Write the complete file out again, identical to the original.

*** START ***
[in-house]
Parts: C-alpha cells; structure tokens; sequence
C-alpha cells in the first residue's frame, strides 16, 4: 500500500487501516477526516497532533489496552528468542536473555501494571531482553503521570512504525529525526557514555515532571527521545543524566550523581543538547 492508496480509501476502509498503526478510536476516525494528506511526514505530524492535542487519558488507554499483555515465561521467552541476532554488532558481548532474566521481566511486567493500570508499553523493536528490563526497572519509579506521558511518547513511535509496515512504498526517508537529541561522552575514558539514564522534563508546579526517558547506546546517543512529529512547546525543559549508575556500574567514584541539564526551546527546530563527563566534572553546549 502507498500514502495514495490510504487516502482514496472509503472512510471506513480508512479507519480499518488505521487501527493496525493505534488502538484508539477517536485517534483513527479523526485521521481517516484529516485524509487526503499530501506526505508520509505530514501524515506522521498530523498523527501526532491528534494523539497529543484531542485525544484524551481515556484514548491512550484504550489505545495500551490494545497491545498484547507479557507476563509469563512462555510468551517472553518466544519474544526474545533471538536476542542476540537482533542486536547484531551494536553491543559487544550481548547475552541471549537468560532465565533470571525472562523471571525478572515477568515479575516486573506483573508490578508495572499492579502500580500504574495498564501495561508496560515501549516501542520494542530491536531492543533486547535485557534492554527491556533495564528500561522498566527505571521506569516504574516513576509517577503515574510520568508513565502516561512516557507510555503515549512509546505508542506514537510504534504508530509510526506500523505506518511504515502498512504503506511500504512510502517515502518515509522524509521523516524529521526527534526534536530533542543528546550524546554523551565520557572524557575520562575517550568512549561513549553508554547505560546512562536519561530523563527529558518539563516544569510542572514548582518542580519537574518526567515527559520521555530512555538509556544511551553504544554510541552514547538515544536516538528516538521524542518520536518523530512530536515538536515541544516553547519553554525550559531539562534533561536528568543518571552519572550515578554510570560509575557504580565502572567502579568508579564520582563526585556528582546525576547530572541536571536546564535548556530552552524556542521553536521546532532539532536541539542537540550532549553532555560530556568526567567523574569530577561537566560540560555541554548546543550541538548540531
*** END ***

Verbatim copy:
[in-house]
Parts: C-alpha cells; structure tokens; sequence
C-alpha cells in the first residue's frame, strides 16, 4: 500500500487501516477526516497532533489496552528468542536473555501494571531482553503521570512504525529525526557514555515532571527521545543524566550523581543538547 492508496480509501476502509498503526478510536476516525494528506511526514505530524492535542487519558488507554499483555515465561521467552541476532554488532558481548532474566521481566511486567493500570508499553523493536528490563526497572519509579506521558511518547513511535509496515512504498526517508537529541561522552575514558539514564522534563508546579526517558547506546546517543512529529512547546525543559549508575556500574567514584541539564526551546527546530563527563566534572553546549 502507498500514502495514495490510504487516502482514496472509503472512510471506513480508512479507519480499518488505521487501527493496525493505534488502538484508539477517536485517534483513527479523526485521521481517516484529516485524509487526503499530501506526505508520509505530514501524515506522521498530523498523527501526532491528534494523539497529543484531542485525544484524551481515556484514548491512550484504550489505545495500551490494545497491545498484547507479557507476563509469563512462555510468551517472553518466544519474544526474545533471538536476542542476540537482533542486536547484531551494536553491543559487544550481548547475552541471549537468560532465565533470571525472562523471571525478572515477568515479575516486573506483573508490578508495572499492579502500580500504574495498564501495561508496560515501549516501542520494542530491536531492543533486547535485557534492554527491556533495564528500561522498566527505571521506569516504574516513576509517577503515574510520568508513565502516561512516557507510555503515549512509546505508542506514537510504534504508530509510526506500523505506518511504515502498512504503506511500504512510502517515502518515509522524509521523516524529521526527534526534536530533542543528546550524546554523551565520557572524557575520562575517550568512549561513549553508554547505560546512562536519561530523563527529558518539563516544569510542572514548582518542580519537574518526567515527559520521555530512555538509556544511551553504544554510541552514547538515544536516538528516538521524542518520536518523530512530536515538536515541544516553547519553554525550559531539562534533561536528568543518571552519572550515578554510570560509575557504580565502572567502579568508579564520582563526585556528582546525576547530572541536571536546564535548556530552552524556542521553536521546532532539532536541539542537540550532549553532555560530556568526567567523574569530577561537566560540560555541554548546543550541538548540531